He was released shortly thereafter, joined the Colts in 1999 and has made four Pro Bowls in the last five seasons, developing into perhaps the NFL's top center of the 2000s.
Lilja, originally signed as a free agent rookie with the Kansas City Chiefs in 2004, joined the Colts shortly before the 2004 regular season. He started from 2004-2007, missed the 2008 regular season with a knee injury, then returned to start 16 games and three postseason games this past season.
The pattern holds on the ends of the line, too.
Because even though Diem and Johnson were drafted, they hardly were guaranteed of becoming starters on one the NFL's most consistently effective lines in recent seasons.
Diem, a fourth-round selection in the 2001 NFL Draft, started his career at guard, then in 2003 moved to right tackle, where he has started the past seven seasons. Johnson, a sixth-round selection in 2006, has played all offensive line positions except center in four Colts seasons and started 12 games at left tackle this past season.
The group in 2009 not only helped the Colts finish with 5,000 yards or more total offense for a 12th consecutive season, it once again made Peyton Manning the NFL's least-sacked quarterback.
The Colts this past season allowed 13 sacks, with Manning being sacked a career-low 10 times, and the team's ratio of one sack for every 47.2 passes attempted this past season was the best in franchise history.
While the entire line contributed to that success, a key – as has been the case for nearly a decade – was the play of Saturday. At one time, he – as was the case with DeVan last offseason – didn't know what the future held. He joked late this past season that he knew he wouldn't be with the Ravens long when he arrived in their camp late last decade because everyone on the offensive line was substantially bigger than him.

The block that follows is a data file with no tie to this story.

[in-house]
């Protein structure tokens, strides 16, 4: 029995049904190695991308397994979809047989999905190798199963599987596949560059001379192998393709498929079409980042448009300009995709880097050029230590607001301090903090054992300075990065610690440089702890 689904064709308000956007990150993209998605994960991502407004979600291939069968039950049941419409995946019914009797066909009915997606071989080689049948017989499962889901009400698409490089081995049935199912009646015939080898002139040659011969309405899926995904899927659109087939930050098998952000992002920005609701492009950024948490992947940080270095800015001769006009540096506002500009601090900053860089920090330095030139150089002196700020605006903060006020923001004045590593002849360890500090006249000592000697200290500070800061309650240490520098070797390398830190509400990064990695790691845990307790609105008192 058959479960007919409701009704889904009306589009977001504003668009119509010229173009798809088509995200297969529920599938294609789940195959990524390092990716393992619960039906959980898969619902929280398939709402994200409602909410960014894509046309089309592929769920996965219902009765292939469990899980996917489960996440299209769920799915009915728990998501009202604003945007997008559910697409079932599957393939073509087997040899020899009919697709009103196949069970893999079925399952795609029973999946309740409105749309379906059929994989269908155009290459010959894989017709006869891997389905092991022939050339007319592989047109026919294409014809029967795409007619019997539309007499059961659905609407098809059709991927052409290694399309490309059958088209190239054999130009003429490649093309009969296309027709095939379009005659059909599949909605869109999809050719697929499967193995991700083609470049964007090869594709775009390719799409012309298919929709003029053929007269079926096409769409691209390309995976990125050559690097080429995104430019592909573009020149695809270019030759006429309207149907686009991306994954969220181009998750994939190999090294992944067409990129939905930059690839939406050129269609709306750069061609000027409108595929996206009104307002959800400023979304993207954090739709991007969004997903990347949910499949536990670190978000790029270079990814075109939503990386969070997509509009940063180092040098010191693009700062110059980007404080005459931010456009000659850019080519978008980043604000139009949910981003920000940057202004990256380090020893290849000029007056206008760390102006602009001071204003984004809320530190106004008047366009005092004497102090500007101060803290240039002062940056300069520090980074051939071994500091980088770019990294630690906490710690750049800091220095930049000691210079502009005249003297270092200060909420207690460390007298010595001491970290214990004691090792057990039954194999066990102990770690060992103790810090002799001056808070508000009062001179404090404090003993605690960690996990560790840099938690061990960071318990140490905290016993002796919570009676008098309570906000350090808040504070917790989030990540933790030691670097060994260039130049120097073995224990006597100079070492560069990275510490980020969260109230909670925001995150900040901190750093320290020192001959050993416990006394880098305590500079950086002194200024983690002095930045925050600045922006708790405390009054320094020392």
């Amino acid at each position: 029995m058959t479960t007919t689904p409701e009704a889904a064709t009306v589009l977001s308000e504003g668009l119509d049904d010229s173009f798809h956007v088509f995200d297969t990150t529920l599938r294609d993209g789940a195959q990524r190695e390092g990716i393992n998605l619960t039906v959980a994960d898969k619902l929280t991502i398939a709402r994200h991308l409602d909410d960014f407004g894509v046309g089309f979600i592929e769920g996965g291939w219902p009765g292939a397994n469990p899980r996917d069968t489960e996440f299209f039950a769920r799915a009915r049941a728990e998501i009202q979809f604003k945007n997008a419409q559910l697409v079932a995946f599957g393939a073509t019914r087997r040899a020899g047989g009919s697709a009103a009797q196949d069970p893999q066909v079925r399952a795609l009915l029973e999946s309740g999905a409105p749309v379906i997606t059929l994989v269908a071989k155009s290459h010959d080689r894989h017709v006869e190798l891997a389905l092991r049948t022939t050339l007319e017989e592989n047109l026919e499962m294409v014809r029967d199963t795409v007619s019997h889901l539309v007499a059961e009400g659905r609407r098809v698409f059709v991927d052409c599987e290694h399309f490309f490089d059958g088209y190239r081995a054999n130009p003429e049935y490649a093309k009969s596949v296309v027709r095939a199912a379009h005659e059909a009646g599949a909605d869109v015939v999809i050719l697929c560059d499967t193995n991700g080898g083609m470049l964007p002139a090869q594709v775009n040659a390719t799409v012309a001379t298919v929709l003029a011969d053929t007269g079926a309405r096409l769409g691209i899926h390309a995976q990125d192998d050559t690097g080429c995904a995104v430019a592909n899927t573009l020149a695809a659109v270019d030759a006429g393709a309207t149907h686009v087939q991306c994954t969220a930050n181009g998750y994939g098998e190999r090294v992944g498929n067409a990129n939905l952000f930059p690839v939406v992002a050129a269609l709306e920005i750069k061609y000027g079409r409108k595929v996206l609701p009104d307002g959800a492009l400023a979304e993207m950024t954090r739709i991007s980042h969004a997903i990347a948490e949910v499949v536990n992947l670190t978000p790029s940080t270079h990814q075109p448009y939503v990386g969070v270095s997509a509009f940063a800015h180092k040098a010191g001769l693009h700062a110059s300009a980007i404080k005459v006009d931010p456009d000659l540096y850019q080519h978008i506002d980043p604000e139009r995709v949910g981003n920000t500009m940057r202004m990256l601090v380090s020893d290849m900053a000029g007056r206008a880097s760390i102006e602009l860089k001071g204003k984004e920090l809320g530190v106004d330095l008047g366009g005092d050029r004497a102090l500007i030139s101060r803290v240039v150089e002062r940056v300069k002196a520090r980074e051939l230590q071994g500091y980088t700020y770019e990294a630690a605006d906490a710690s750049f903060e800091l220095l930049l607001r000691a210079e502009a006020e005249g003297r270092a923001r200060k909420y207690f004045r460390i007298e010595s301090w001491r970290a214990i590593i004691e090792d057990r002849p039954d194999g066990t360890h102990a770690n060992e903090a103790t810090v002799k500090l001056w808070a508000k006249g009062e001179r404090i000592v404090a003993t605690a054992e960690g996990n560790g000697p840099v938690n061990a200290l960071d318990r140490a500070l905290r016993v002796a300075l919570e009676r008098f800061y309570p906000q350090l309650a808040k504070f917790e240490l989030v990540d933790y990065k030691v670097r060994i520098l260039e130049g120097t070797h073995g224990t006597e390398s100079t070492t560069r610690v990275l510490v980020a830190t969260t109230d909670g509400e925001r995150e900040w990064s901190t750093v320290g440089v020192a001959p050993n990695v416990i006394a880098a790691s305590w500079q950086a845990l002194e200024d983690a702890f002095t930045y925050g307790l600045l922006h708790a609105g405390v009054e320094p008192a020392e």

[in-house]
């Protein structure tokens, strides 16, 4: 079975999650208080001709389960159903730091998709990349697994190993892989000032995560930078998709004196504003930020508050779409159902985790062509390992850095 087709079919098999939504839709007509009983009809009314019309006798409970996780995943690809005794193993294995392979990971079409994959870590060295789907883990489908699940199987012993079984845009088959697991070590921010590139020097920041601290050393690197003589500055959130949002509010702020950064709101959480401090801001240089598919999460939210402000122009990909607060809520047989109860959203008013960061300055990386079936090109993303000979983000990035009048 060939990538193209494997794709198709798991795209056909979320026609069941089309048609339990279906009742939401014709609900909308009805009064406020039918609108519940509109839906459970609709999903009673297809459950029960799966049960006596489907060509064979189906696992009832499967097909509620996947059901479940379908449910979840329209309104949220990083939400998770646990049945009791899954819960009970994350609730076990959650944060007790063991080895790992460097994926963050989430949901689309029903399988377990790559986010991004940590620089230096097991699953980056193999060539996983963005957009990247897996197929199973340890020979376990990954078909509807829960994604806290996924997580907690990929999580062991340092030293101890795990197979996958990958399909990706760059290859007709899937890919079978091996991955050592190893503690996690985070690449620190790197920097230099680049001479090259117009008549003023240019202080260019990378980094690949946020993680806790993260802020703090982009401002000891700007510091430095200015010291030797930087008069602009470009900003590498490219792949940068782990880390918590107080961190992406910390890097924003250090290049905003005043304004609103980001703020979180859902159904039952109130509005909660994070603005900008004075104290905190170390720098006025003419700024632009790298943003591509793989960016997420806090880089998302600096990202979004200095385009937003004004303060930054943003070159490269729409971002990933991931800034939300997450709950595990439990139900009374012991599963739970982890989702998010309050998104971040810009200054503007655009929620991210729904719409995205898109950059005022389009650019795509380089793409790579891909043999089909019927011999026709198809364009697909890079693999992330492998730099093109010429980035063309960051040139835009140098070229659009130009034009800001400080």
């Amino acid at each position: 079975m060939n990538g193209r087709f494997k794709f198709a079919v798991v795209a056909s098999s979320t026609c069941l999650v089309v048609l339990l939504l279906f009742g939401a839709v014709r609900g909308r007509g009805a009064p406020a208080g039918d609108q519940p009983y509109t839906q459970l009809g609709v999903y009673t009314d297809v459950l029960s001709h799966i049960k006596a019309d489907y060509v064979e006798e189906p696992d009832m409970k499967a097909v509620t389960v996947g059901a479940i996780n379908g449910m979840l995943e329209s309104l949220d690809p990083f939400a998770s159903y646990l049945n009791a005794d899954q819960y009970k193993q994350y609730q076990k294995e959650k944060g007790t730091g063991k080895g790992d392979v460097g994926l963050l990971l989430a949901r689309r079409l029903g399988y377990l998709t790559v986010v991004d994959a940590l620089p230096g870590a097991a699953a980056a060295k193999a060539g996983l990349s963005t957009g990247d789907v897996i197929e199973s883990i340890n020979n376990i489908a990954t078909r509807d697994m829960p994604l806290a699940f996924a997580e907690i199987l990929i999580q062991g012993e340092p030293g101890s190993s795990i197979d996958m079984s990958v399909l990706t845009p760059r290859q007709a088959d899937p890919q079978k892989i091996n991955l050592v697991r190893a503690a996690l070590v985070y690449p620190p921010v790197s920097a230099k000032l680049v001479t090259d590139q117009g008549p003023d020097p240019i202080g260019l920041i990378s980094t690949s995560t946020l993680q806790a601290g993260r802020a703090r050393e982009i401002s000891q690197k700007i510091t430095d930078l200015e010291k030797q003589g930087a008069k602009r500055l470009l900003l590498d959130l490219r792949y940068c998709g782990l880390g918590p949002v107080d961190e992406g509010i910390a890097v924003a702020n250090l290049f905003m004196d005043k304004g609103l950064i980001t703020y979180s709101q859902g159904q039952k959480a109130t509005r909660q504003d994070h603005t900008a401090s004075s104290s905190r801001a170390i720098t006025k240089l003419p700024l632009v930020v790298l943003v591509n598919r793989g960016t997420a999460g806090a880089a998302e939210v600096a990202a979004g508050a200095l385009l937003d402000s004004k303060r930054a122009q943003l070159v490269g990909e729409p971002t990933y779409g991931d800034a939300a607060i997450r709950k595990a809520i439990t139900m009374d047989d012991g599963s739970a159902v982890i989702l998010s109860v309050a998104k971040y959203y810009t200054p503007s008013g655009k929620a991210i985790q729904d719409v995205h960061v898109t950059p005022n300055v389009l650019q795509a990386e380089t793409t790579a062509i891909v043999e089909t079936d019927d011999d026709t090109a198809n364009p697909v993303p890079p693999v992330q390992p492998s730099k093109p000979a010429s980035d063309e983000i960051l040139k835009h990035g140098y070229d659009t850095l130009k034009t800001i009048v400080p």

Saturday, after missing the Pro Bowl several seasons early this decade despite being one of the NFL's best centers, made it from 2005-2007 before missing it in 2008 when he missed four games because of injuries. He nearly became a free agent last offseason before the Colts signed him just before the start of free agency, and he not only returned this past season, he returned to the Pro Bowl.
"Jeff has been unbelievably important to our team success," Manning said. "I'll always be indebted to Jeff for what he has done for me, just protecting me as a quarterback. So I have never taken him for granted. I stay real close to him.
"Our lockers are next to each other. We ride next to each other on the plane. We are in constant communication. We are golf partners in the offseason. I am very grateful for how he has played, what he has done for me, what he has done for our team."
Note: The 2010 Colts.com position-by-position series that will run during March is meant to serve as an overview of the Colts' roster as it stands entering the 2010 offseason and to provide fans a detailed look at how the position groups fared during the 2009 Super Bowl XLIV season. Any analysis included herein does not reflect the opinion of Colts management.